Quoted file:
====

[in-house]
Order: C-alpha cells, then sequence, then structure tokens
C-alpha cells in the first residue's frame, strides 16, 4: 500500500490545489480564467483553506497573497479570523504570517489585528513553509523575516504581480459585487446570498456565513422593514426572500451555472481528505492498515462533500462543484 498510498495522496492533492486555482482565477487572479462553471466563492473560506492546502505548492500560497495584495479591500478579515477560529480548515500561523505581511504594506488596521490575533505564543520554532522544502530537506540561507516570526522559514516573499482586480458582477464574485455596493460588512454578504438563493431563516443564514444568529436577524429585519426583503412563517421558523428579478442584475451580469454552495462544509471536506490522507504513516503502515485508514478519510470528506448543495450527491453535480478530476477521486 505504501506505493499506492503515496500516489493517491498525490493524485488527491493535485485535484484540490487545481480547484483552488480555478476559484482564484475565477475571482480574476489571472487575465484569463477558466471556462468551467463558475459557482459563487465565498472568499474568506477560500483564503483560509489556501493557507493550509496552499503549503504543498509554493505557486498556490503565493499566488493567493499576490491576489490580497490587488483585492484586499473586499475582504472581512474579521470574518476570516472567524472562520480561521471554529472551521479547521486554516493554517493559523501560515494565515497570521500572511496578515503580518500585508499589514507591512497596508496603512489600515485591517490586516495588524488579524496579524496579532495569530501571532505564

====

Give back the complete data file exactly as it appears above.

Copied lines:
[in-house]
Order: C-alpha cells, then sequence, then structure tokens
C-alpha cells in the first residue's frame, strides 16, 4: 500500500490545489480564467483553506497573497479570523504570517489585528513553509523575516504581480459585487446570498456565513422593514426572500451555472481528505492498515462533500462543484 498510498495522496492533492486555482482565477487572479462553471466563492473560506492546502505548492500560497495584495479591500478579515477560529480548515500561523505581511504594506488596521490575533505564543520554532522544502530537506540561507516570526522559514516573499482586480458582477464574485455596493460588512454578504438563493431563516443564514444568529436577524429585519426583503412563517421558523428579478442584475451580469454552495462544509471536506490522507504513516503502515485508514478519510470528506448543495450527491453535480478530476477521486 505504501506505493499506492503515496500516489493517491498525490493524485488527491493535485485535484484540490487545481480547484483552488480555478476559484482564484475565477475571482480574476489571472487575465484569463477558466471556462468551467463558475459557482459563487465565498472568499474568506477560500483564503483560509489556501493557507493550509496552499503549503504543498509554493505557486498556490503565493499566488493567493499576490491576489490580497490587488483585492484586499473586499475582504472581512474579521470574518476570516472567524472562520480561521471554529472551521479547521486554516493554517493559523501560515494565515497570521500572511496578515503580518500585508499589514507591512497596508496603512489600515485591517490586516495588524488579524496579524496579532495569530501571532505564